An integrated approach to sustainable mobility
The CIVITAS Initiative helps cities to test and develop an integrated set of measures for sustainable urban mobility. CIVITAS cities take an integrated planning approach that addresses all modes and forms of transport in cities. They aim to demonstrate that it is possible to ensure a high level of mobility for all citizens, offer a high quality of urban space and protect the environment through sustainable mobility. It is this integrative approach based on innovation, collaboration, research and results-orientation that sets CIVITAS apart.
According to the CIVITAS motto, “learning from one another – supporting one another”, this page provides an entry point to the mobility solutions CIVITAS cities implement, their experience with them and the results they have achieved.
Within CIVITAS, eight thematic categories of measures have been identified as the basic building blocks of an integrated strategy for sustainable mobility. These building blocks put in place a planning framework, guarantee political involvement and establish partnerships. Each city chooses a set of mobility solutions from these building blocks according to their local priorities.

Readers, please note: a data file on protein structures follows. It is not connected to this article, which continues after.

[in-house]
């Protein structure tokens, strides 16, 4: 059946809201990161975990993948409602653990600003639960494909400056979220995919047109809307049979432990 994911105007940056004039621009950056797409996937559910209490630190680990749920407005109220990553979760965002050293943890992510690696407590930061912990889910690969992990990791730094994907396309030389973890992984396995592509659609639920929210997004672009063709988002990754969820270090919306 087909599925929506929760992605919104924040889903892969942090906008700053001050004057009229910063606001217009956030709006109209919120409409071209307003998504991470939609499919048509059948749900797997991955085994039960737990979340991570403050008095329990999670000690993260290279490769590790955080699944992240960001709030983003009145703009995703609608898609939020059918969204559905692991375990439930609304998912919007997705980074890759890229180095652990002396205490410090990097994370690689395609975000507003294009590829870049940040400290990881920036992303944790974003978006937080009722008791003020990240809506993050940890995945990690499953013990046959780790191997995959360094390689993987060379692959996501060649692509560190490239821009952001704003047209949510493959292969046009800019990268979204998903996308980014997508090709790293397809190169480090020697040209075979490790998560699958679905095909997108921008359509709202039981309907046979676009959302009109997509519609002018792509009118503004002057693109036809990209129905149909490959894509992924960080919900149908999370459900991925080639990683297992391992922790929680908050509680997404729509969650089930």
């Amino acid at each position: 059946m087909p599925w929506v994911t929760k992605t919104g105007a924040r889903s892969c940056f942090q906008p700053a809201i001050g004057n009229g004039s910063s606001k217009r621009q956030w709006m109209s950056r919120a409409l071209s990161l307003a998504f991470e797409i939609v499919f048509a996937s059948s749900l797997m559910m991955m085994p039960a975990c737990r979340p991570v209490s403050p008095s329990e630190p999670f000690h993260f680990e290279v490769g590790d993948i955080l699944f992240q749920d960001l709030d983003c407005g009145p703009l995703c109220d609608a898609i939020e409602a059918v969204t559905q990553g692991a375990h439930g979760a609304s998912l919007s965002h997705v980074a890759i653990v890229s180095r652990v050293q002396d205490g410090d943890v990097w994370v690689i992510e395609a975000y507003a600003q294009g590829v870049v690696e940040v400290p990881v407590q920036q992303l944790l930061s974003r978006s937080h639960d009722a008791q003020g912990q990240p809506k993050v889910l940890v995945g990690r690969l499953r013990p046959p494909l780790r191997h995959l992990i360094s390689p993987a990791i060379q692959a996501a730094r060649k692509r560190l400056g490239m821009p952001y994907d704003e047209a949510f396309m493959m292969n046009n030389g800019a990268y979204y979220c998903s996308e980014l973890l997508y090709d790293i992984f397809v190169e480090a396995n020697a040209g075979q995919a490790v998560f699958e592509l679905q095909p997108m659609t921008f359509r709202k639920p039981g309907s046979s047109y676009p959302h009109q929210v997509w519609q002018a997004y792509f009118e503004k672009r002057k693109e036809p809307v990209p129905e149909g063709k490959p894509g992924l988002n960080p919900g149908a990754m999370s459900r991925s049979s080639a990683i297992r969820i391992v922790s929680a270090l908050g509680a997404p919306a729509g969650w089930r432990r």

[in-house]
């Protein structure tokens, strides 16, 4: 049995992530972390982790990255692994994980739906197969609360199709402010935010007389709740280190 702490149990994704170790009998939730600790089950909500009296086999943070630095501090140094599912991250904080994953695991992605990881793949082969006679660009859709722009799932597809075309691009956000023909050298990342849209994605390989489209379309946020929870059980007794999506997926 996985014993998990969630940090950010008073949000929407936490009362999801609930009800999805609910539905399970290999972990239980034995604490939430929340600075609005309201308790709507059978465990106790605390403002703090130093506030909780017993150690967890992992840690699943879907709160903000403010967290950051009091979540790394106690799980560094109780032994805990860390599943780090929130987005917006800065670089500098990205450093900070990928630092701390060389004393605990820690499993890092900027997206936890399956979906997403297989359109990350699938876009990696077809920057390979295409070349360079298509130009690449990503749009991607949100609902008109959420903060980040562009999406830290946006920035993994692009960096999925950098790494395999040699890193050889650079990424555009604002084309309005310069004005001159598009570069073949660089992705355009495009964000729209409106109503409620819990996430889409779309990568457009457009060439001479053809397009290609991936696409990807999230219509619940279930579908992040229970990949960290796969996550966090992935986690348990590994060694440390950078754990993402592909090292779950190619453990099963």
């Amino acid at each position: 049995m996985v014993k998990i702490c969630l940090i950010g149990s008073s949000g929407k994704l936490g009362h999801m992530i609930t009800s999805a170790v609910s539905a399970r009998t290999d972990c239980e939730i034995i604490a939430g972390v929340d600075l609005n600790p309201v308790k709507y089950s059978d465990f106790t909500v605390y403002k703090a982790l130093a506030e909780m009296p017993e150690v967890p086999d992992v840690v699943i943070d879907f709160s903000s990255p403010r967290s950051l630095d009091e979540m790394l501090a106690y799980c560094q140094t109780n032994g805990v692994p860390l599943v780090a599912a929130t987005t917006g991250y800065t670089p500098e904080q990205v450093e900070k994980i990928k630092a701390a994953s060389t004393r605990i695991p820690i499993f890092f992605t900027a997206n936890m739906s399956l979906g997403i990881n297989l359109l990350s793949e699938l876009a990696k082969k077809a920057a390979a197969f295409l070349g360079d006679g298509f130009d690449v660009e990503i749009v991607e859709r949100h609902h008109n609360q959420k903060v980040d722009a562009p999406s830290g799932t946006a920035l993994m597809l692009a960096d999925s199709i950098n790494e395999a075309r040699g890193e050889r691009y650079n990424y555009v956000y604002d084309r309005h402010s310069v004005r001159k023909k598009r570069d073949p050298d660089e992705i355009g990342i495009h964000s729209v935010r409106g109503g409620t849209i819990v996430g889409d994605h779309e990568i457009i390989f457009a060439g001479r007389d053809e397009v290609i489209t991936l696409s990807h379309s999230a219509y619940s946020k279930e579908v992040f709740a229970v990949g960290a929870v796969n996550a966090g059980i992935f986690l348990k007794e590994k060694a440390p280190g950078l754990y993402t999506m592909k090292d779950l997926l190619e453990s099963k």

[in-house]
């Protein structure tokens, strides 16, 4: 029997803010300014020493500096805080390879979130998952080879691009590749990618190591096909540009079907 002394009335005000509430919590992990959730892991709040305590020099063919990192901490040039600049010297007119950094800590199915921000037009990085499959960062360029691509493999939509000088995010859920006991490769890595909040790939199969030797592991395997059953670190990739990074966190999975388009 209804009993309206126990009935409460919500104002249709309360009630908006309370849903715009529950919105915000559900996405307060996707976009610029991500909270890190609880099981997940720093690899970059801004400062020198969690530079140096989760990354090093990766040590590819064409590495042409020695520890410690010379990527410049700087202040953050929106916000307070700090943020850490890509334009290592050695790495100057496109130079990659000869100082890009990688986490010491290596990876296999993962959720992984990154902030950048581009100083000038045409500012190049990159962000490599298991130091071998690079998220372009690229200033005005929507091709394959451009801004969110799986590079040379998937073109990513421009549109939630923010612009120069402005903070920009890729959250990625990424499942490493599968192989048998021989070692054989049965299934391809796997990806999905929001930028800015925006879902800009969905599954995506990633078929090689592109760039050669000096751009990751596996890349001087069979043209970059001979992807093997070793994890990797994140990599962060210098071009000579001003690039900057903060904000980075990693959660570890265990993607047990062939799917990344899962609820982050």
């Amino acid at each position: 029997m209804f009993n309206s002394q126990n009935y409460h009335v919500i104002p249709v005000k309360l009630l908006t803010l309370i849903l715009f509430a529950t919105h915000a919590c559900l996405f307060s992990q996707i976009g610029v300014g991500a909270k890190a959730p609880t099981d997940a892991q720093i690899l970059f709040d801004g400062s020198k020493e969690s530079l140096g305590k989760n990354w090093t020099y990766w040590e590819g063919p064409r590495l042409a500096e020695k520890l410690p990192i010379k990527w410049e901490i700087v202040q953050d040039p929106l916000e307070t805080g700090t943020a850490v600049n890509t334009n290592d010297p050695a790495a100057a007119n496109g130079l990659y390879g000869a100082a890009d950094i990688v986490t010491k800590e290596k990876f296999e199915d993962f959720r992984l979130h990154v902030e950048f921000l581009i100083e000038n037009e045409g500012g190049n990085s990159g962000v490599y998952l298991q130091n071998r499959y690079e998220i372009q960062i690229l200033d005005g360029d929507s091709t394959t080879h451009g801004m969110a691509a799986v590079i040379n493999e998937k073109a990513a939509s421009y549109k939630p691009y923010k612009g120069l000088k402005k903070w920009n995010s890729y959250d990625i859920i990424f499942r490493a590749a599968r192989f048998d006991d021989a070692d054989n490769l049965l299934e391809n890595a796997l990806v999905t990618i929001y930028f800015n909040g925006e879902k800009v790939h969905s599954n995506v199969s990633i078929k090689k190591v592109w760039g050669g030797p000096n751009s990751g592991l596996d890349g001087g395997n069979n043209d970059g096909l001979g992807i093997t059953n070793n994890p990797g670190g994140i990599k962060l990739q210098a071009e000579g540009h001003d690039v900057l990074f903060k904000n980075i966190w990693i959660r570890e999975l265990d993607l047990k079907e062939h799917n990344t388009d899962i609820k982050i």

The eight building blocks (plus two horizontal themes – Integrated Planning and Public Involvement) comprise:
- Clean fuels and vehicles
- Mobility Management
- Demand management strategies
- Collective passenger transport
- Car independent lifestyles
- Urban freight logistics
- Safety and security
- Transport telematics
- Integrated Planning
- Public Involvement
Local sustainable mobility initiatives do not only enhance the quality of life for residents but clearly have a global dimension. The transport sector currently accounts for a quarter of CO₂ emissions in the EU, 40 percent of which result from urban transport. As mobility demand increases, local solutions to curb greenhouse gas emissions and reduce dependency on fossil fuels are imperative to addressing global climate change.
Besides social and environmental benefits, the significance of sustainable urban transport for the local economy and citizens’ health can hardly be overstated. In the EU, the costs of transport-related pollution amount to €160 billion a year, and almost all people living in European cities are exposed to levels of air pollution that exceed EU emission limits for particulate matter (PM).